Osteoarthritis pain assessment in family practice
Version of Record online: 8 DEC 2005
Copyright © 1994 American College of Rheumatology
Arthritis & Rheumatism
Volume 7, Issue 1, pages 40–45, March 1994
How to Cite
de Bock, G. H., van Marwijk, H. W. J., Kaptein, A. A. and Mulder, J. D. (1994), Osteoarthritis pain assessment in family practice. Arthritis & Rheumatism, 7: 40–45. doi: 10.1002/art.1790070109
- Issue online: 8 DEC 2005
- Version of Record online: 8 DEC 2005
- Manuscript Accepted: 3 MAR 1993
- Manuscript Received: 21 APR 1992
- Family physician;
- Pain assessment;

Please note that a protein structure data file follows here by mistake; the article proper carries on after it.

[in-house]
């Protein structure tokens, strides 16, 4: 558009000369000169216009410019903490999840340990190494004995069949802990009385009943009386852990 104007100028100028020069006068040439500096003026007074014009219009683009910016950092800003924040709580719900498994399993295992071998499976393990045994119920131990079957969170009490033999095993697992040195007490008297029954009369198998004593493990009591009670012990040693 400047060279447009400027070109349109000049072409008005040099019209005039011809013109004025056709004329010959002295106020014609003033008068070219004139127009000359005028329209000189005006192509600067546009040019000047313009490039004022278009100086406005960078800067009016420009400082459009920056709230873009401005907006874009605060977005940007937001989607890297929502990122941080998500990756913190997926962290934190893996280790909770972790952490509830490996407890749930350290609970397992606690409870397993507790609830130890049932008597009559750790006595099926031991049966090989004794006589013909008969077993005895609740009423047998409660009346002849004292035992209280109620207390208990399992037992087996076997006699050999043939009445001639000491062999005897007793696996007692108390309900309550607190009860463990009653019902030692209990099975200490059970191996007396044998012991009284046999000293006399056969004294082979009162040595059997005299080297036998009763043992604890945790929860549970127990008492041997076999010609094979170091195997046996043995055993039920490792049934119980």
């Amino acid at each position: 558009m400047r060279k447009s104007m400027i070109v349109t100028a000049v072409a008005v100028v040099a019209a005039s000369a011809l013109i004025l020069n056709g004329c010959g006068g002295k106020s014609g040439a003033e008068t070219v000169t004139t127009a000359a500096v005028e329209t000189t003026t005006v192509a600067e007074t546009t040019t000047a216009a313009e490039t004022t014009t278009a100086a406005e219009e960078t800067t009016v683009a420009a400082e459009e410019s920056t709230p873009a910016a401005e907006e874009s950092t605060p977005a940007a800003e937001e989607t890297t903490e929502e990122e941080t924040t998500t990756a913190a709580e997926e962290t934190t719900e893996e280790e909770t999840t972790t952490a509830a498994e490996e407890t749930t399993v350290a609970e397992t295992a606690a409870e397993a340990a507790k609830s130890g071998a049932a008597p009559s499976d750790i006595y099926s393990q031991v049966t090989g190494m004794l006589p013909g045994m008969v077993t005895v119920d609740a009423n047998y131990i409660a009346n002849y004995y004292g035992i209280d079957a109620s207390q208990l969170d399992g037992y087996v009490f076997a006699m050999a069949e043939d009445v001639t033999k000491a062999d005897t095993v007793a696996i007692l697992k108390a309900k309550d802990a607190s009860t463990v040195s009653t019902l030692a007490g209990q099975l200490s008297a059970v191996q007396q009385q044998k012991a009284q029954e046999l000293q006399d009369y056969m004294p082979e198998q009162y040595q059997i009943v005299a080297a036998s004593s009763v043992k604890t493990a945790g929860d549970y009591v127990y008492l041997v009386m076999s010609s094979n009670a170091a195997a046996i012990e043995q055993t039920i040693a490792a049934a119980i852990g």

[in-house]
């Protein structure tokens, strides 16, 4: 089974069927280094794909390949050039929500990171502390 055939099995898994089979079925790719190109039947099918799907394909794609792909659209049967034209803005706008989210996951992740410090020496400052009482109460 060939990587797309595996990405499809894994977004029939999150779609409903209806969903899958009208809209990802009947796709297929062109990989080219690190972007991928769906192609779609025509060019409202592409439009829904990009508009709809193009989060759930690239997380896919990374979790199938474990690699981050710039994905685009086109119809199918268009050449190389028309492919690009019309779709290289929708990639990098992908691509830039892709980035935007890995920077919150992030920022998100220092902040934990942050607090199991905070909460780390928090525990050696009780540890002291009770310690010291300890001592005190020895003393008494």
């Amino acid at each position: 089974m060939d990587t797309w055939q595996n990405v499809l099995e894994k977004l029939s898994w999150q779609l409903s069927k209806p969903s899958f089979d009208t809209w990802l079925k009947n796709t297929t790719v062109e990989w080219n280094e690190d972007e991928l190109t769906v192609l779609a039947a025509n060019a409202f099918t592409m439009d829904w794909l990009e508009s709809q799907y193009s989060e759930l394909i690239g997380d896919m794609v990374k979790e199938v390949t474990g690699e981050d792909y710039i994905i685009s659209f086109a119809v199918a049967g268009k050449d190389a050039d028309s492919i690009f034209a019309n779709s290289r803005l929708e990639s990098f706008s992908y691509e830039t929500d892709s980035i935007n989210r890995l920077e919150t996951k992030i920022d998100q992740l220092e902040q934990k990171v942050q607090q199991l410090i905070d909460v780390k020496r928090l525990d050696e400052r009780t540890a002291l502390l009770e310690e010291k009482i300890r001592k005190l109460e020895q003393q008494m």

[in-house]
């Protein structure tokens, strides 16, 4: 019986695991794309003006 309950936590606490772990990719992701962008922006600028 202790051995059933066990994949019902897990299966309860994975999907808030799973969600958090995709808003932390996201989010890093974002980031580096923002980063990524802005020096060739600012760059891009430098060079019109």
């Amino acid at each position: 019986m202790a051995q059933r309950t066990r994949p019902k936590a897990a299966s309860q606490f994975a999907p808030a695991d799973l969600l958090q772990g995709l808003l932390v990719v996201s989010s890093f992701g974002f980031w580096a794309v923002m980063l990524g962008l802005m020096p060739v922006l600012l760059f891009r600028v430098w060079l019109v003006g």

- Pain perception;
- Quality of care
Purpose. The objective is to study the assessment of pain severity, following the conventional family physician routines, in patients with peripheral osteoar-thritis.
Methods. The patient's perception of pain and the physician's assessment of the pain were measured by means of questionnaires and were compared in a study population of 198 patients with osteoarthritis.
Results. A rather low association was found between a patient's perception of pain and the physician's assessment of pain.
Conclusions. It is an accepted fact that too much treatment can have undesirable effects, and that inadequate management of symptoms seems to be associated with a reduced quality of life in osteoarthritic patients. In the absence of a high correlation between patient's perception and physician's assessment of pain severity, it is concluded that a patients' pain questionnaire could be a very useful instrument for improving the care given to patients with osteoarthritis in family practice.